The Global Soil Security Symposium will be held May 19-21 on the Texas A&M University campus as a part of the declaration of 2015 as the International Year of Soils by the United Nations Food and Agriculture Organization’s Global Soil Partnership.

“This is an opportunity to recognize the importance of soil science in our current global challenges of human health, food and water security, and the role of soil in biodiversity under a changing climate,” according to Dr. Cristine Morgan, Texas A&M department of soil and crop sciences professor and a co-chair for the event.

“It’s critical that we recognize soil on the same policy plane as food, water and energy. Securing soil is imperative to our human development on this planet. We estimate that soil supports our planet to the tune of some $11 trillion annually,” said co-organizer Dr. Alex McBratney, University of Sydney professor of soil science.

“This Symposium will be a global forum of new and optimistic ideas concerning soil and its place in sustainable development. It represents an exciting and demanding new era for soil science, which I believe we shall respond to quickly, positively and successfully.”

WHO: International and U.S. experts and innovative thinkers from a range of disciplines, including agricultural and resource economics. The International Union of Soil Scientists, Soil Science Society of America, Texas A&M and others will host the three-day discussion.

WHAT: The symposium will open May 19 addressing global challenges and soil security and then spend time covering the five dimensions of soil security: capability, condition, capital, connectivity and codification. A complete outline of the meeting, including speakers and topics, can be found at http://bit.ly/1IM6g5b.

WHERE: The Symposium will be held on the Texas A&M campus at the Interdisciplinary Life Sciences Building, 301 Old Main Drive. Directions and parking information can be found at: http://bit.ly/1AgW6bi

Some key topics and speakers will be:

– Save the Soil to Save the Planet – Michael Jeffery, former Governor-General of Australia and advocate for soil health, Australia.

– U.S. Soil Policy – David Smith, U.S. Department of Agriculture-Natural Resources Conservation Service deputy chief for soil science and resource assessment, Washington, D.C.

– Securing Soil, Food and Energy Production in Agroecosystems – Julie Borlaug, The Texas A&M AgriLife Norman Borlaug Institute for International Agriculture assistant director of partnerships, College Station.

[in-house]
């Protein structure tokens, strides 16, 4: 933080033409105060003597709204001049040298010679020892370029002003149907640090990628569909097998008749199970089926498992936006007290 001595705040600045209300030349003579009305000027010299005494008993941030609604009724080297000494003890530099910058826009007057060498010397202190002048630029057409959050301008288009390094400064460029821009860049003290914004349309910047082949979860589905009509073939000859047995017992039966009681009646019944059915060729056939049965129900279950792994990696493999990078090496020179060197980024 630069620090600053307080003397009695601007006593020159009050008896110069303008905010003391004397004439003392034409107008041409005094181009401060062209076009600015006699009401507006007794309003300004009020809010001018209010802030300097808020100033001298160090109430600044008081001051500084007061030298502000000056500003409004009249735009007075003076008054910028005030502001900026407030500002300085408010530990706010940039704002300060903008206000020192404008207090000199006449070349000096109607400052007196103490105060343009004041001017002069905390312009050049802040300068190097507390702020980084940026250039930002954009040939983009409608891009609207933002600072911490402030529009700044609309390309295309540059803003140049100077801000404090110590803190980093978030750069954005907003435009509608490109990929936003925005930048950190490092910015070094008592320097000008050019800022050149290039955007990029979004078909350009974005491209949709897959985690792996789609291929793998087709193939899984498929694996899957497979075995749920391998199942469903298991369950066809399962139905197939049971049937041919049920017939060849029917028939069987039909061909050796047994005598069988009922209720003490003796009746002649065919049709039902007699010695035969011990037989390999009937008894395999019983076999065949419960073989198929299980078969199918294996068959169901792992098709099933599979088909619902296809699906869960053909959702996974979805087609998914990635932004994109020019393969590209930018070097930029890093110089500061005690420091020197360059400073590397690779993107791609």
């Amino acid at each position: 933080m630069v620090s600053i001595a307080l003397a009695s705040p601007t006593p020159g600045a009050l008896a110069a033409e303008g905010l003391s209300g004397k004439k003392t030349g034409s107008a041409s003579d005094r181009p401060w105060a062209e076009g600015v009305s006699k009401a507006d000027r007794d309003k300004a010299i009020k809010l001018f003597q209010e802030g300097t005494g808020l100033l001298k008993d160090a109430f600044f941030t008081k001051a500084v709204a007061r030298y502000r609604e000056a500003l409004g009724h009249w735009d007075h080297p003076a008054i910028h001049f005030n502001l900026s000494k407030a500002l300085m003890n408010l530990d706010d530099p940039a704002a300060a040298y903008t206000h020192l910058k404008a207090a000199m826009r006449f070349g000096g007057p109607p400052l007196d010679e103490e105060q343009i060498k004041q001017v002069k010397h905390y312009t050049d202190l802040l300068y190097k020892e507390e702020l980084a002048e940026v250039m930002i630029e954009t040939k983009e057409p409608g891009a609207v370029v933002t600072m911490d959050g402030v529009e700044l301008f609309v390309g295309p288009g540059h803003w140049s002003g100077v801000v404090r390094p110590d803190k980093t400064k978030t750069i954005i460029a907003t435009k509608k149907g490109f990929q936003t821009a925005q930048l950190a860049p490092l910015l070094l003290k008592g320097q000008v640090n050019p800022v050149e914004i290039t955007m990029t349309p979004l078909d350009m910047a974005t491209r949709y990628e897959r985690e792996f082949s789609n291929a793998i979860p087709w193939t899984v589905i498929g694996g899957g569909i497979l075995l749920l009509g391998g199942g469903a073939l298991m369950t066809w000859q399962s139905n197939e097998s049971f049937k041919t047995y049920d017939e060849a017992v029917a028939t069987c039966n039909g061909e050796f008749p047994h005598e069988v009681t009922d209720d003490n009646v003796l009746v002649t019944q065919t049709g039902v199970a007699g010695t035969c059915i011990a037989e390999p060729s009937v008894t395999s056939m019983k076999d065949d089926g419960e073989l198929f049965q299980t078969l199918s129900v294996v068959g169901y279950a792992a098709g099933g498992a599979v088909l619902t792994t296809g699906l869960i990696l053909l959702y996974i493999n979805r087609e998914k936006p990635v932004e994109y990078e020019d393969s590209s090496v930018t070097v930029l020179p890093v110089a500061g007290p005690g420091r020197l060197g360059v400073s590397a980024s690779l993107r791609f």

– Imperatives and Opportunities for Enhancing Soil Health, Wayne Honeycutt, USDA-NRCS deputy chief for science and technology, Washington, D.C.

– Soil Renaissance and the Connection to Land Managers, Bill Buckner, Samuel Roberts Noble Foundation president and CEO, Ardmore, Oklahoma.

– Energy and Economic Value of Soil – Dr. Bruce McCarl, Texas A&M Regents Professor and distinguished professor of agricultural economics, Nobel Laureate, College Station.

– Human Health and Soils – Dr. Florence Carré, European research program coordinator, INERIS Industrial Safety and Environmental Protection Scientific Division, France.

– How Soil Security is Important to Biodiversity – Dr. Helaina Black, The James Hutton Institute ecological sciences group leader, United Kingdom.

Other international speakers include:

– Andrea Koch, U.S. Studies Centre at the University of Sydney, Australia

– Dr. Damien Field, University of Sydney, Australia

– Dr. Estelle Dominati, AgResearch, New Zealand

– Dr. Johan Bouma, Wageningen University, Holland

– Dr. Jae Yang, Kangwon National University, Korea

– Dr. Luca Montanarella, European Commission, Italy

– Mike Grundy, Commonwealth Scientific and Industrial Research Organization, Australia

– Peter Wilson, Commonwealth Scientific and Industrial Research Organization, Australia

“We are delighted to see how the soil science and policy communities in the U.S. have engaged with the concept of soil security, which was first articulated at the Soil Carbon Summit in Sydney in 2011,” said Robert Hill, former Australian environment minister and adjunct professor at the U.S. Studies Centre at the University of Sydney, “We look forward to continued collaboration between the U.S. and Australia on this important work.”